Ministers say the measurement and evaluation of the contribution of sport, and making it mainstream to national development and the Sustainable Development Goals (SDGs) need to be strengthened.
This was just one of a package of recommendations following the 9th Commonwealth Sports Ministers Meeting at the Gold Coast, Australia.
They stressed that a well governed and inclusive environment, with strong integrity measures and human rights protection, were essential to maximise the impact of sport.
“Sport provides such a fantastic platform not just to see human beings at their most magnificent, I think it allows us to grow our community and opportunities for social cohesion. Gender equity targets can be made to use sport as an enabler and growing the industry base,” said Australia’s sports minister, Senator Bridget McKenzie, who chaired the meeting. “We have hundreds of thousands of Australians employed in a billion dollar sport industry. We have millions volunteering every single week, so in terms of what sport as an enabler can contribute to wider policy goals, it is a really untapped area for ministers right across governments.”
Ministers also agreed to strengthen and coordinate sport policy implementation through partnerships between governments, the Commonwealth Games Federation and sporting organisations.
They also called for further analysis and action on the role of sport in achieving SDG 9, the promotion of industry, innovation and infrastructure. The meeting stressed the complexity and challenge of measuring and evaluating sport’s contribution effectively when it came to non-sport sustainable development.
Ministers resolved to intensify national action, regional cooperation and international collaboration to tackle the threats to the integrity of sport, such as corruption, unethical or illegal behaviour, match-fixing and doping.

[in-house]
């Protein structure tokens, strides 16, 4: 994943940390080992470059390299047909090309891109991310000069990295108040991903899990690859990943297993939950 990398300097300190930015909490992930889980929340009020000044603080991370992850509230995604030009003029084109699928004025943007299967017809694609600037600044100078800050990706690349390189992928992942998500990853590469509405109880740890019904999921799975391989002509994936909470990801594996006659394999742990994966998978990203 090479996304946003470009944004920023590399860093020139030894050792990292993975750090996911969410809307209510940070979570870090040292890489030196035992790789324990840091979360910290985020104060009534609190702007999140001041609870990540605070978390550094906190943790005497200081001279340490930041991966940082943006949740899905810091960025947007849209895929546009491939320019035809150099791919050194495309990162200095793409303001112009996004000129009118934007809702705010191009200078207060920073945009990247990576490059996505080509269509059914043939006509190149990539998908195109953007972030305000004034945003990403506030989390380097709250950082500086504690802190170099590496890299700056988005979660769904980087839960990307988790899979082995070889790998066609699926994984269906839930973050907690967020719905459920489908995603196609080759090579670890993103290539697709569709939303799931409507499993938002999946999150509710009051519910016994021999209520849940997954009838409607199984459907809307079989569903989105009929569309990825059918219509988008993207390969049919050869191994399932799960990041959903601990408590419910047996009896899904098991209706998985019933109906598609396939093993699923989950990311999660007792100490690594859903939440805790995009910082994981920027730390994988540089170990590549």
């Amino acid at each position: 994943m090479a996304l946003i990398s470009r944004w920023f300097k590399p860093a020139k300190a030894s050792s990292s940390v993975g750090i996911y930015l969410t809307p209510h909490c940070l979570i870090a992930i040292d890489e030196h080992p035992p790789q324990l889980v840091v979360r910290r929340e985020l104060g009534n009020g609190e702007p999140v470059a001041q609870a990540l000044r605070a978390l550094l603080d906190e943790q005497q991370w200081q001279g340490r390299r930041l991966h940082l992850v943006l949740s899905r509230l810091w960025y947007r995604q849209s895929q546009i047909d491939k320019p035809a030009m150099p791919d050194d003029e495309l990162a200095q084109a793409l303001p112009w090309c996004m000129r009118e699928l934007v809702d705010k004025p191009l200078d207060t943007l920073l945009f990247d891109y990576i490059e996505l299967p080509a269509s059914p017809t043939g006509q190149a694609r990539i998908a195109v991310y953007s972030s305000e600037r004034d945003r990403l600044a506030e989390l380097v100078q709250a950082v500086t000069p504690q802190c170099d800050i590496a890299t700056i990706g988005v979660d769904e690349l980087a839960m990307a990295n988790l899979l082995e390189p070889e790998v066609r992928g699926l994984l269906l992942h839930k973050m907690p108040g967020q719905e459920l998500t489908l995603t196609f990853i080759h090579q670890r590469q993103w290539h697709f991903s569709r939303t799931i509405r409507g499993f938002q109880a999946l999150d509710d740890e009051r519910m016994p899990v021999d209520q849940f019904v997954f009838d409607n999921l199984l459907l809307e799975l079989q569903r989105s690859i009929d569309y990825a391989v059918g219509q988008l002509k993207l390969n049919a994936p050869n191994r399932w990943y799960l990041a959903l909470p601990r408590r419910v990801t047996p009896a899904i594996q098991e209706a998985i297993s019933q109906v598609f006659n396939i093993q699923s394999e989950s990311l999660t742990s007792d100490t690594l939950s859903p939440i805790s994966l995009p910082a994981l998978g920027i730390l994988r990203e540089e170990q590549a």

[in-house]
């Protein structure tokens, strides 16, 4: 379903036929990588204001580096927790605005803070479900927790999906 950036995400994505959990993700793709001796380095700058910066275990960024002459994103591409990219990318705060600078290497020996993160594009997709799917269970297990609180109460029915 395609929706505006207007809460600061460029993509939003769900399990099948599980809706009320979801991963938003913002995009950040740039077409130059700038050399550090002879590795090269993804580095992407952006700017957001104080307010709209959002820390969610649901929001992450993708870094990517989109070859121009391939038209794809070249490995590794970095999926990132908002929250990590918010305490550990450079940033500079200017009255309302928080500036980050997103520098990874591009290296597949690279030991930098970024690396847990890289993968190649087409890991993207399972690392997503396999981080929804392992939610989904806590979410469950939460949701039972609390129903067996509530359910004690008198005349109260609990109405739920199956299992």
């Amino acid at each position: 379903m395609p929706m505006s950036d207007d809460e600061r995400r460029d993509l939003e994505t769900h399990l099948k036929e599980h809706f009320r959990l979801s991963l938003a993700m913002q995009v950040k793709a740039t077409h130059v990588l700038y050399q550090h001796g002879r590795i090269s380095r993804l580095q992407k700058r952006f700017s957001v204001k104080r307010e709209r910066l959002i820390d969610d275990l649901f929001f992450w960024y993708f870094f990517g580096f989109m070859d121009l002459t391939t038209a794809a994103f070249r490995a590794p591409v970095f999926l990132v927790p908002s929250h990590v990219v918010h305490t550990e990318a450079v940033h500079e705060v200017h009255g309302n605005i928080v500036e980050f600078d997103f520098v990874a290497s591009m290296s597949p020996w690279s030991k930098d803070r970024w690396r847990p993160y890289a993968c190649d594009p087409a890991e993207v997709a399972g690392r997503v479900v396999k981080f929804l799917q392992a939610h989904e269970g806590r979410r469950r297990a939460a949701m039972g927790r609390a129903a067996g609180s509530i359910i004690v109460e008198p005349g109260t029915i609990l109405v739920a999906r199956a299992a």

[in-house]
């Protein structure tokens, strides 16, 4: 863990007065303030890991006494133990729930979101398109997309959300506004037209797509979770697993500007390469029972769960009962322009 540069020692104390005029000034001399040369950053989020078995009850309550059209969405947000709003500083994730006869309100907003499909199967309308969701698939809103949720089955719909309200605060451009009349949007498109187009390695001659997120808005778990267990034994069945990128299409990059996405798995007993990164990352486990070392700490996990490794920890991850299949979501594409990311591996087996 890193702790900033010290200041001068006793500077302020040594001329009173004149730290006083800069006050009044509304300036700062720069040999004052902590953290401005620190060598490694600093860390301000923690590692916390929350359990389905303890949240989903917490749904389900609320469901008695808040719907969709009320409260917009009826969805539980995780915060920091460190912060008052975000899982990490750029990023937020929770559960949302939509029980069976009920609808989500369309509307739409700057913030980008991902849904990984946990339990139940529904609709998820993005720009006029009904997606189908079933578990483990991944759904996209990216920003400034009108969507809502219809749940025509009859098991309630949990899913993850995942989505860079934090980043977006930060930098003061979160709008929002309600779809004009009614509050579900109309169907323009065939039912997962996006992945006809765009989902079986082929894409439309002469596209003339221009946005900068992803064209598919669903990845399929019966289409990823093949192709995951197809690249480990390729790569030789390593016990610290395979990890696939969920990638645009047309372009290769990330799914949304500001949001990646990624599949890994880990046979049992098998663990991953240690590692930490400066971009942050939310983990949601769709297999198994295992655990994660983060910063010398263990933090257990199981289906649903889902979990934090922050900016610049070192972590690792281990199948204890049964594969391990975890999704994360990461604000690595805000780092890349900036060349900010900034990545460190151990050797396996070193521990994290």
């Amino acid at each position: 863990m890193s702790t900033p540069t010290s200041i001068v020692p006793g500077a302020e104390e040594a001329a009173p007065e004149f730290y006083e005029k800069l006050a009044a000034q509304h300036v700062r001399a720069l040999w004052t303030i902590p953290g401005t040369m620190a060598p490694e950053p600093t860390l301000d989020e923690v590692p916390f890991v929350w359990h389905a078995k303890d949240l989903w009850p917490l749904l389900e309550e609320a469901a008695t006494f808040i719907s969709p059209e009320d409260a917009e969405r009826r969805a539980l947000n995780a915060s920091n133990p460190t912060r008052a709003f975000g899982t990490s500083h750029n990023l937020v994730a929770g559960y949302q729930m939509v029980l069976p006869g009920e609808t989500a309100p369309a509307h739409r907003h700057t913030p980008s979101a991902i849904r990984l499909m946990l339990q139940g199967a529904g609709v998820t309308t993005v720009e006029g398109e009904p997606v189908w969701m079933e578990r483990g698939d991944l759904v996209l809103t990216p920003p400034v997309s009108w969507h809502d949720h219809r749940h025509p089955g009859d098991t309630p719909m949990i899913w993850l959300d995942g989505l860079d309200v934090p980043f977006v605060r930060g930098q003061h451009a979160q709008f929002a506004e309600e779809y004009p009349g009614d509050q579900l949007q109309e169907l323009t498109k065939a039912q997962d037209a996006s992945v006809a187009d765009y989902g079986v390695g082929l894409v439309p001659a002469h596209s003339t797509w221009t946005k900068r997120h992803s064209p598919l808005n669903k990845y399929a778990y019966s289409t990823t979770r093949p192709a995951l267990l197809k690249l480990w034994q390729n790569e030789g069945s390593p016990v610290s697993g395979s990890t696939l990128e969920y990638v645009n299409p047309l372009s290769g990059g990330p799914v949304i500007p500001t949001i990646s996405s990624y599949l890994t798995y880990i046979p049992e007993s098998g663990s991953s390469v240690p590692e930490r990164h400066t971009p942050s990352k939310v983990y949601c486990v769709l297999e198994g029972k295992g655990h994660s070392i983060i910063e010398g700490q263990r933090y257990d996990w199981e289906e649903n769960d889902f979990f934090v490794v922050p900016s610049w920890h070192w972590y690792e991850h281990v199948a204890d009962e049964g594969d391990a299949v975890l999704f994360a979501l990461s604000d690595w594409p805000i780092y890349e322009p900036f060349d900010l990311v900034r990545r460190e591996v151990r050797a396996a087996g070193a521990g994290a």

They agreed to examine the vulnerabilities and the capacity to respond to these challenges across member states, and to find ways to help countries optimise sports integrity, especially in small and vulnerable states.
“We were just talking today about how we could use the new Office of Civil and Criminal Justice Reform (OCCJR) to look at whether we can create some best practice framework agreements and framework legislation,” said Commonwealth Secretary-General Patricia Scotland. “This is an opportunity for us to share what we know because all of us are facing the same challenges in relation to illicit flow. The fact is that people are trying to take adventitious advantage of these global networks for corrupt reasons.
“We know if we’re going to make an impact, we’re going to have to join together, just as the criminals are joining together. They know no boundaries and they are attacking all of us collectively. This is our moment to fight back and we know we can only fight back successfully if we fight back together, so informing each other, sharing with one another, brainstorming together will give us the sort of capacity that none of us have on our own.”
The ministers commended the Gold Coast 2018 Commonwealth Games for being the first major international multi-sport event to offer an equal number of medals for men and women and for ensuring the largest para-sport programme in its history. They also looked forward to the 2022 Birmingham Games.